Nelson Fausto, a pathologist at the Medical School of the University of Washington, often flew from Seattle to Washington D.C., where he attended editorial meetings of the American Journal of Pathology. Quite often, he used the services of the same taxi driver. After several trips, the driver told him that he wanted to be a scientist. Fausto was acquainted with Anthony Fauci, director of the United States’ National Institute of Allergy and Infectious Diseases, and persuaded him to help the driver to start a career at this institution. After a while, the driver was hired by the institute, Ann De Lancey, the scientist’s widow, told Pesquisa FAPESP. “Nelson treated Nobel laureates and common people with the same interest and consideration,” she said.
Stories such as this were recalled on April 2, when the researcher passed away at the age of 75, as a result of a multiple myeloma, a type of bone-marrow cancer. Nelson Fausto was born in São Paulo. One of his brothers, Boris, was a historian and another, Ruy, was a philosopher, both from the University of São Paulo (USP). Nelson graduated in 1960 from the USP Medical School (FMUSP) and two years later trained at the department of pathology at the Medical School of the University of Wisconsin in the United States. He had intended to join the then newly-founded University of Brasilia after finishing his specialization course. However, the 1964 military coup caused him to stay in Wisconsin and to embark upon a successful career far away from here. “Had there been no coup, he would probably have returned to Brazil to teach and do research,” says Boris. The youngest of the brothers, he came to São Paulo every year to visit his family and to sit on boards and commissions.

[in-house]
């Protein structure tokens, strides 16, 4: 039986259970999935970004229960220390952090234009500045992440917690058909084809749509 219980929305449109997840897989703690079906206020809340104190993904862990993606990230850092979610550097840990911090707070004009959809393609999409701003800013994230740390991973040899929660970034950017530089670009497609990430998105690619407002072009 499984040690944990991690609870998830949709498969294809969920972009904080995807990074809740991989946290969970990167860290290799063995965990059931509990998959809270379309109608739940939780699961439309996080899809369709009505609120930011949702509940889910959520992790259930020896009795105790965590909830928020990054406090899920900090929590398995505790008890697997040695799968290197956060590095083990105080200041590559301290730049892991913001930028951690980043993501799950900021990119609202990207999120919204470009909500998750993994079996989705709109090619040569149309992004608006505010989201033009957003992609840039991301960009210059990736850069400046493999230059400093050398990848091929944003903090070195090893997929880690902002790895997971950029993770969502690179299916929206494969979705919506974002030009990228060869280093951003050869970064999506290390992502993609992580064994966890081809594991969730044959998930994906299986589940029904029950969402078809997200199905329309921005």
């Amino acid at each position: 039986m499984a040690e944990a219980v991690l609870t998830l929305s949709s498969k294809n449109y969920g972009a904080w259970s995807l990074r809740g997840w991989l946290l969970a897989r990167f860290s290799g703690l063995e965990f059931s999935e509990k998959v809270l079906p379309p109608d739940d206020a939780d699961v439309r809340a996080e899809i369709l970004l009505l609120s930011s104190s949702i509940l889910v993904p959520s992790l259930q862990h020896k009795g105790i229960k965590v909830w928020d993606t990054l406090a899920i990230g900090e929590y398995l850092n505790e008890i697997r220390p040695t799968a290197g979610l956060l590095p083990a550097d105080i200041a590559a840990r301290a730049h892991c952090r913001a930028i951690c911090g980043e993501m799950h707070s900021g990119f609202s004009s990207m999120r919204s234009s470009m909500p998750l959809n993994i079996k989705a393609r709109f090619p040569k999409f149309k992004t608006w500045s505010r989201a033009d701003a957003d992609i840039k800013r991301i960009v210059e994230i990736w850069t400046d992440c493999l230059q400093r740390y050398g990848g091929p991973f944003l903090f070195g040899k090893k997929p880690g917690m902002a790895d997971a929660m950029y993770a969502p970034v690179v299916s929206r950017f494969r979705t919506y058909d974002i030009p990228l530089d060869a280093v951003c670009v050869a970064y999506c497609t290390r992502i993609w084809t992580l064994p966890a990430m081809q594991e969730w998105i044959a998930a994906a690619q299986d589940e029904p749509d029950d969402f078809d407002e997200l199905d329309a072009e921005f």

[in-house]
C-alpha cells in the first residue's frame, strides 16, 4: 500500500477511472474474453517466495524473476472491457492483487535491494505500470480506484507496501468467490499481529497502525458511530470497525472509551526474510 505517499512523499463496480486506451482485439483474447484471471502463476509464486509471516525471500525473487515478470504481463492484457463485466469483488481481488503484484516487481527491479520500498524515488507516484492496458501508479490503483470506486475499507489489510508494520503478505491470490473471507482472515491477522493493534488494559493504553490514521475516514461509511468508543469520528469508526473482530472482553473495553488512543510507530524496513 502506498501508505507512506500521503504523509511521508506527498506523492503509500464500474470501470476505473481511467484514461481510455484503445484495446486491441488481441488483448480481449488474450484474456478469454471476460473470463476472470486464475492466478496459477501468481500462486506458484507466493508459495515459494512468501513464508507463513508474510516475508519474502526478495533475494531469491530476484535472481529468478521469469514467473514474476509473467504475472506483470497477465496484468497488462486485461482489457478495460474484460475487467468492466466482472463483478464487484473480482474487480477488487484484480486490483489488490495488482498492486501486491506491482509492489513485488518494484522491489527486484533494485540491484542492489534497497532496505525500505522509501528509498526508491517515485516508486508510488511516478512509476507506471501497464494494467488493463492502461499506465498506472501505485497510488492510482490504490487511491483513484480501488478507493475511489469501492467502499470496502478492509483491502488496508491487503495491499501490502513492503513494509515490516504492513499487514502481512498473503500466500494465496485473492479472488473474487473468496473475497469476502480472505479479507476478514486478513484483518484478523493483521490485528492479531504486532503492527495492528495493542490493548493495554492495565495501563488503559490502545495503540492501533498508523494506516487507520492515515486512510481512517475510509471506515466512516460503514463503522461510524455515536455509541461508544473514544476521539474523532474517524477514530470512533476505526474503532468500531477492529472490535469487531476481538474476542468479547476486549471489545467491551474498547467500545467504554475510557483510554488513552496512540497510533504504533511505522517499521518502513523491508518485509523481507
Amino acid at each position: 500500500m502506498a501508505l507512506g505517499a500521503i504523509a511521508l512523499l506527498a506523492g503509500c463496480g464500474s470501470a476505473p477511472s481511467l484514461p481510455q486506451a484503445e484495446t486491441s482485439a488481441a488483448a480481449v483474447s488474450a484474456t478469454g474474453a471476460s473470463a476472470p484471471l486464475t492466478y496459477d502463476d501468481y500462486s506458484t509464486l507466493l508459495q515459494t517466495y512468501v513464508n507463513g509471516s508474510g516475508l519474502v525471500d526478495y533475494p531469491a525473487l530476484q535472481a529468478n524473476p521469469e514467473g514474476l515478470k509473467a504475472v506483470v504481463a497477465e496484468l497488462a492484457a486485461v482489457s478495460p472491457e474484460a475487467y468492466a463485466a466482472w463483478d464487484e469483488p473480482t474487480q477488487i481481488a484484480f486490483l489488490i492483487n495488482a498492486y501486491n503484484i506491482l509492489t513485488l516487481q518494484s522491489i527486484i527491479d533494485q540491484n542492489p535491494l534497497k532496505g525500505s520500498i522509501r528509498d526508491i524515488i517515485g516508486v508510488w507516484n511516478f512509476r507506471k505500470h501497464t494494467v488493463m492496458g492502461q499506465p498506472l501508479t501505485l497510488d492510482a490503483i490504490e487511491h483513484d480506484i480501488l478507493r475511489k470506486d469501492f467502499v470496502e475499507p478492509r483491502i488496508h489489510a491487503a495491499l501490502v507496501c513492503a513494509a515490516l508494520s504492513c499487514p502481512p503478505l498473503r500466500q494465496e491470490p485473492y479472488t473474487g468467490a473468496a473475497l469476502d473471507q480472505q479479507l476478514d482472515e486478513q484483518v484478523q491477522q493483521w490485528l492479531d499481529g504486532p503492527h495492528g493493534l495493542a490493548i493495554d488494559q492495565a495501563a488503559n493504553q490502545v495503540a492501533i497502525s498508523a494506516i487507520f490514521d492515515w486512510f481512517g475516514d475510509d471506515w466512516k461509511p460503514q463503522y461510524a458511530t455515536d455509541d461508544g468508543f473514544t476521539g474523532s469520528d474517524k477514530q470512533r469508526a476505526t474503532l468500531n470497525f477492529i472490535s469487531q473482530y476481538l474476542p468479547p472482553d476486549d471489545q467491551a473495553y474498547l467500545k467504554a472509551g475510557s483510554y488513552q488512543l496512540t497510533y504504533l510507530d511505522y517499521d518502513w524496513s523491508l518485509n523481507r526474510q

After Wisconsin, Fausto moved to Brown University, in Providence, where he held leadership and management positions, until we was appointed head of the pathology department at the Medical School of the University of Washington, in Seattle. His field of expertise was cancer of the liver; this organ fascinated him for its regeneration capabilities.
“Nelson was one of the most brilliant students that ever worked in my Medical School lab in the late 1950s,” tells us Michel Rabinovitch, a former professor at FMUSP and currently a collaborating professor at the Federal University of São Paulo. “Along with Vinay Kumar and Abul Abbas, he revised the classic text of Robbins and Cotran, Pathological basis of diseases (2005), the bedside book of medical students worldwide, Brazil included.”
Nelson Fausto was the editor in chief of the American Journal of Pathology for 10 years. He published more than 160 original pieces of work, in addition to 30 review articles, with some 16 thousand citations. “Besides considerable scientific production, he had an enormous capacity to make friends,” says the biochemist Walter Colli, from USP’s Institute of Chemistry. For Rabinovitch, Fausto’s lack of vanity and conceit were some of his major characteristics. Married to the American psychiatrist Ann De Lancey, his second wife, Fausto had no children.Republish